Online retail giant Amazon and Simon Property Group Inc. are in talks to use empty retail locations in malls as depots and fulfillment centers, according to a report from the Wall Street Journal. Amazon is specifically looking at JCPenney and Sears locations that have now closed up shop due to bankruptcies at both companies. Simon Property Group Inc. currently has 63 vacant JCPenney stores and 11 Sears locations in its portfolio.
Fulfillment centers are places Amazon stores their inventory before it’s shipped out to purchasers and can range from household goods and clothing to electronics and small appliances. Around the world, Amazon operates more than 175 fulfillment centers where products are picked, packed, and shipped by workers. All told, more than 150 million square feet are occupied mostly in North American and Europe for that purpose.
From the fulfillment centers, packages are sent to delivery stations where they are sorted, then delivered to their final destination. As many as 14 new delivery stations are opening in New Jersey alone this year.
More Vacancies Coming
Unfortunately, the future doesn’t look promising for American malls. A report by Credit Suisse in 2017 shows an accelerating rate of closures for department stores and, generally, malls in the United States. Not only has online retail from Amazon and other stores taken a serious bite out of bricks-and-mortar department stores, but small businesses known as ‘middle-mall stores’ that depend on foot traffic are suffering as well.
According to Credit Suisse, approximately 220 to 275 shopping centers could close between 2017 and 2022. That’s estimated years before the economic effects of COVID-19 were ever felt.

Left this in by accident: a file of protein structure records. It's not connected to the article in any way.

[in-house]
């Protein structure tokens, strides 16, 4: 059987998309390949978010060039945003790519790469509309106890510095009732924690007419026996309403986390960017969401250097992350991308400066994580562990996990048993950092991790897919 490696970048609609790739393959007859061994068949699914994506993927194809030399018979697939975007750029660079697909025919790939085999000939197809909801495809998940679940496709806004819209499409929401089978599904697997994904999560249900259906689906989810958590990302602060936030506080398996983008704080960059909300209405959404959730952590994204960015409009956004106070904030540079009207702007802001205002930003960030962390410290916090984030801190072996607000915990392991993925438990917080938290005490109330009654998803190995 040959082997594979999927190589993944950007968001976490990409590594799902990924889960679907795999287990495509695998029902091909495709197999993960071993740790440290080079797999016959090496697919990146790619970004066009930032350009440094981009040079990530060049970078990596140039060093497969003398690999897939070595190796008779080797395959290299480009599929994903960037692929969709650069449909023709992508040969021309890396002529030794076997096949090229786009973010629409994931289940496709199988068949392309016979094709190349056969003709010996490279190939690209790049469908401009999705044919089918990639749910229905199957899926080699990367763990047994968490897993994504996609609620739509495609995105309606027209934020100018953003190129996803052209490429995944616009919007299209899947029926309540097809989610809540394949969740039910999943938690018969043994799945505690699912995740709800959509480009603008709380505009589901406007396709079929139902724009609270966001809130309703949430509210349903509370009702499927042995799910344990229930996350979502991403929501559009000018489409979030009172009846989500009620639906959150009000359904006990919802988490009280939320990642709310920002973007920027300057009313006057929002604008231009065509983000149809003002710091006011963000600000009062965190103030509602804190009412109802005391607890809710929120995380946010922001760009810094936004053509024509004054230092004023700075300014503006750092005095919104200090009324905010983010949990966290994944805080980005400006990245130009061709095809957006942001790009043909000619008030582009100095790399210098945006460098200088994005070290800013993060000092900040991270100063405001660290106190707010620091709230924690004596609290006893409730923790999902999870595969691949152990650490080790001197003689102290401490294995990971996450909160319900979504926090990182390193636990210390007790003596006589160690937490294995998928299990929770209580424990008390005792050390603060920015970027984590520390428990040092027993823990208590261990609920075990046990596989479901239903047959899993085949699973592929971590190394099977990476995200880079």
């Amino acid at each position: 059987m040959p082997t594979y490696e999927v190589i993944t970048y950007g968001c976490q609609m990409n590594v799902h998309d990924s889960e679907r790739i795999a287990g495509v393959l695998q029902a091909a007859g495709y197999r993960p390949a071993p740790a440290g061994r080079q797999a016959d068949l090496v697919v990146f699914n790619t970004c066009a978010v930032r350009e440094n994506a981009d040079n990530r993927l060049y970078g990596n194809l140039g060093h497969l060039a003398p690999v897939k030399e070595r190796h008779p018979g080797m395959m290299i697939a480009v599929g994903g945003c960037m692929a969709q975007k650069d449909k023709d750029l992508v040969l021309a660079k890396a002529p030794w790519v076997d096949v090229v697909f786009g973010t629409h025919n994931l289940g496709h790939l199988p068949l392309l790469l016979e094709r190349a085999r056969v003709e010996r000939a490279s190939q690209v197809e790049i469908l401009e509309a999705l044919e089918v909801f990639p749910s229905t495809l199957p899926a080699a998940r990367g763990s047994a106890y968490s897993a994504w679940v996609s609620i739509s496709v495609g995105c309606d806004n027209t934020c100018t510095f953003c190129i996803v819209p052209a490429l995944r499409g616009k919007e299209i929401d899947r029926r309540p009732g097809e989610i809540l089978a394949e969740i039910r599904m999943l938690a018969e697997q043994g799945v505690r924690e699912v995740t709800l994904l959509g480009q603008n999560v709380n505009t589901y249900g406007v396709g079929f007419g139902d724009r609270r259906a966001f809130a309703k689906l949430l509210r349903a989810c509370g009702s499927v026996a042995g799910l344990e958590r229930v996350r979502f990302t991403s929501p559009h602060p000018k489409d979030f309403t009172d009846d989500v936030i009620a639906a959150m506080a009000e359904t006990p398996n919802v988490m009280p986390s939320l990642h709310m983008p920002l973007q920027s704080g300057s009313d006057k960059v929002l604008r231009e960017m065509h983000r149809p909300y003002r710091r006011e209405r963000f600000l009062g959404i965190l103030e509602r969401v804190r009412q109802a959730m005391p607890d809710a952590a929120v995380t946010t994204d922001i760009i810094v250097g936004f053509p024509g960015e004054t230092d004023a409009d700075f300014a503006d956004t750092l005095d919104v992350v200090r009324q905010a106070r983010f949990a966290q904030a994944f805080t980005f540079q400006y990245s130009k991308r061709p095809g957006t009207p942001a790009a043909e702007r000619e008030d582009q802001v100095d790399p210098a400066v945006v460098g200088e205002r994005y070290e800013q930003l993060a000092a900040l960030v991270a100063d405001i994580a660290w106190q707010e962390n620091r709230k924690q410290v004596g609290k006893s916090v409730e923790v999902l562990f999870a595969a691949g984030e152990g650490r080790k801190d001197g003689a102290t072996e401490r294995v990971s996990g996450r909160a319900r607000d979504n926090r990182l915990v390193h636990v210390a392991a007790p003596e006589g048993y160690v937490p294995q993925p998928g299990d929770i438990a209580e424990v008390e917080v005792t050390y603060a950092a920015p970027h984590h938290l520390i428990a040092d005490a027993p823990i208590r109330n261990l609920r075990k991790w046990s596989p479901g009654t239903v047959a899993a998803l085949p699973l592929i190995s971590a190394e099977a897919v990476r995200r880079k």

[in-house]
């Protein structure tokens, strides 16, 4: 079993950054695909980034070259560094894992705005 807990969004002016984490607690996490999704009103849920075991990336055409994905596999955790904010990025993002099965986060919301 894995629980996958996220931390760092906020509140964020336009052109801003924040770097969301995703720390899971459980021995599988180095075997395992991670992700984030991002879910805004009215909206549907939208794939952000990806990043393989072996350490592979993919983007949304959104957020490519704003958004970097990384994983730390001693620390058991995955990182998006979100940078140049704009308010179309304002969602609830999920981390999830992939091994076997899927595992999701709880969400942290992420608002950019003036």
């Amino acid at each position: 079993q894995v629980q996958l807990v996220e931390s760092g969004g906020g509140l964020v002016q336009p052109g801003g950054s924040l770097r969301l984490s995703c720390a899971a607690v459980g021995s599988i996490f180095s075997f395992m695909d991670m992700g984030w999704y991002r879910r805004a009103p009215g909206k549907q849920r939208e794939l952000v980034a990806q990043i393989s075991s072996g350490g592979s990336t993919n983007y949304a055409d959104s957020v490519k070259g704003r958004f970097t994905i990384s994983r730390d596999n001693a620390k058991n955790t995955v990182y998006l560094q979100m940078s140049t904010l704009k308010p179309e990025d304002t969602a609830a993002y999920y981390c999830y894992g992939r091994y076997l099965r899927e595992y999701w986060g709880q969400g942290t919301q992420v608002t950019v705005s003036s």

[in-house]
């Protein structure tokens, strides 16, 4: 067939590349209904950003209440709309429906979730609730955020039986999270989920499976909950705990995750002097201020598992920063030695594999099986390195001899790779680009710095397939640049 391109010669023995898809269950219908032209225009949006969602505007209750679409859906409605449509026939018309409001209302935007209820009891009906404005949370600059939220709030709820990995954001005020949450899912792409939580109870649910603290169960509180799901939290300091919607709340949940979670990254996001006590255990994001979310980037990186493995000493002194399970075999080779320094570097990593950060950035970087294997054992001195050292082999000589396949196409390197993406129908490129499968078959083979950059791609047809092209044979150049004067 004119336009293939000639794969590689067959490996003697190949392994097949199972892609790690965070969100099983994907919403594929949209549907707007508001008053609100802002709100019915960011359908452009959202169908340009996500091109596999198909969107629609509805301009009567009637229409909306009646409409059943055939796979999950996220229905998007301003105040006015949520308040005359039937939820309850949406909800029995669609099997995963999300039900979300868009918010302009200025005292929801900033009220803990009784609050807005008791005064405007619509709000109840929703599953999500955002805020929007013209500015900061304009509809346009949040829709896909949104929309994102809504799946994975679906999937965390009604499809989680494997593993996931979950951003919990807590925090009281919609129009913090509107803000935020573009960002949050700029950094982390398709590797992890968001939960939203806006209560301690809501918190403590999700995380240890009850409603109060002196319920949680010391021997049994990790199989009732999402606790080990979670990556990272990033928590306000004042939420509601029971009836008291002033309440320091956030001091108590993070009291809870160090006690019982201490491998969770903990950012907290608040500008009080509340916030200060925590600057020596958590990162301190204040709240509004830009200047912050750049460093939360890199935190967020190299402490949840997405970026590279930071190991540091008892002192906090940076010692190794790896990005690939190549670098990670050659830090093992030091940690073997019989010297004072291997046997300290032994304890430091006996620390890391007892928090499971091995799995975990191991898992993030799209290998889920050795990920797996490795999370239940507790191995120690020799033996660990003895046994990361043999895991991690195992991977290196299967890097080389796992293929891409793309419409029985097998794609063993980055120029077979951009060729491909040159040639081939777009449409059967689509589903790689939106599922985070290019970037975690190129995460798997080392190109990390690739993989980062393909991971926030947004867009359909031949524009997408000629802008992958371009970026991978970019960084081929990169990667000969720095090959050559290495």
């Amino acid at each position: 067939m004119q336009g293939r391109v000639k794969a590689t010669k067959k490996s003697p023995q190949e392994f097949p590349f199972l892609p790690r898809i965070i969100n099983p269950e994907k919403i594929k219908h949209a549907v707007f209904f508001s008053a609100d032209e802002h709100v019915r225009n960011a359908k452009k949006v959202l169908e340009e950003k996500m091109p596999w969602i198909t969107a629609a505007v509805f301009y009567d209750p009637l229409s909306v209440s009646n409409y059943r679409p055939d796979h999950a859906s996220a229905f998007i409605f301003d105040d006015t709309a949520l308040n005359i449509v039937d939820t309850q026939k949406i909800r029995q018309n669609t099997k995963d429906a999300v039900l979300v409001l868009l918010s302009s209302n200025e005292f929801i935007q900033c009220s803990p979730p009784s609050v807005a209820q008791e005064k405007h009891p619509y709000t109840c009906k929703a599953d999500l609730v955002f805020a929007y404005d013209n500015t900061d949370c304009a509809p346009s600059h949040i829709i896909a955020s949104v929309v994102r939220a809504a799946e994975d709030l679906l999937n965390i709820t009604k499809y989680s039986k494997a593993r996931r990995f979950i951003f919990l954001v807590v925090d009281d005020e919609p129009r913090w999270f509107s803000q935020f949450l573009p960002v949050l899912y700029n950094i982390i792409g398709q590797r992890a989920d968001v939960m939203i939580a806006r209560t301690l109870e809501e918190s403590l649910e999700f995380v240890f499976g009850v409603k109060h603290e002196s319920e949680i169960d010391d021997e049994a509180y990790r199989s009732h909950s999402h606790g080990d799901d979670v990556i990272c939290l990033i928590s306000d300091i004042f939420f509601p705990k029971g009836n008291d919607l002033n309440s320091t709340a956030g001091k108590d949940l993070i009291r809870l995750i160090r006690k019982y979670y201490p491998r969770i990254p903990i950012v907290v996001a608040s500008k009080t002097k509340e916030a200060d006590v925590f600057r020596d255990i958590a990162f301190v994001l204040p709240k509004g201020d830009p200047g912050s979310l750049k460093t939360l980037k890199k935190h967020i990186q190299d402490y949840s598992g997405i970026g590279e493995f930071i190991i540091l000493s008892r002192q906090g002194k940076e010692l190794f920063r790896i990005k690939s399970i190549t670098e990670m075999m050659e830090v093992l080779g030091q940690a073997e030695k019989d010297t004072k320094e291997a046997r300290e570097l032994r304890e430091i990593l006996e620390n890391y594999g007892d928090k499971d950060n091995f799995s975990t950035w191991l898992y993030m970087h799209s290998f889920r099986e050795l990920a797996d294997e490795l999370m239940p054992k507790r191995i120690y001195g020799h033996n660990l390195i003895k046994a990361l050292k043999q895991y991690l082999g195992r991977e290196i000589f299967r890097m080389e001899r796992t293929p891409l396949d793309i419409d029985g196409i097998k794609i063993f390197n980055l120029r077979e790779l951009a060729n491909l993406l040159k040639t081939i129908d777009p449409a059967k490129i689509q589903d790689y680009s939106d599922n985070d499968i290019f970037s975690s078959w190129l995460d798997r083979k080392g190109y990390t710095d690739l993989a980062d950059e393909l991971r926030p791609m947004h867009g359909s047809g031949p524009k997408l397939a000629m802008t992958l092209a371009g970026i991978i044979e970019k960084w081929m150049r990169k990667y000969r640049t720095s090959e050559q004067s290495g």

Euclid Square Mall in Ohio closed to the public in 2016. Amazon has since built a fulfillment center in its place.
Could It Work for Automotive?
Real estate in metropolitan areas is a fortune if it ever comes available, and established dealers may have to move several miles if they want to build new, expand, and grow their customer base. However, parking lots at the hundreds of vacant malls across the nation could serve as vehicle storage or Amazon-style fulfillment centers. With thousands of parking stalls available, dealers could dramatically increase the size of their inventory at a satellite location.
The original dealership location can continue to serve as the service center and sales floor where walkarounds are performed and customers are engaged. The retail lot is stocked with each model in a variety of trims and colors to explore and test drive, then a new unit is delivered to the customer from the fulfillment center.
Essentially a hybrid of the traditional auto retail environment and the Tesla remote sales experience, a fulfillment model could allow dealers to use their retail lot more efficiently while still offering a take on the normal car buying journey.
Hurdles to Success
Amazon’s fulfillment centers are staffed by a dedicated team and heavily monitored and operated by machines. Auto retail remains human-operated primarily and a depot would require some investment in personnel.
Organizational challenges also exist, including the ability to track units that are in transit between locations and those with a pending deal so as not to be ‘sold’ twice.
Another hurdle to overcome could include consumer commitment to a vehicle they have not yet seen. A fulfillment center would need to be close enough so buyers wouldn’t have time to get cold feet between signing the contract and the vehicle arriving on site.
Of course, securing inventory on a mall lot is a consideration too.
In cities all across the nation, malls and parking lots are sitting empty. There may exist a creative solution for dealerships to use that space for their benefit.
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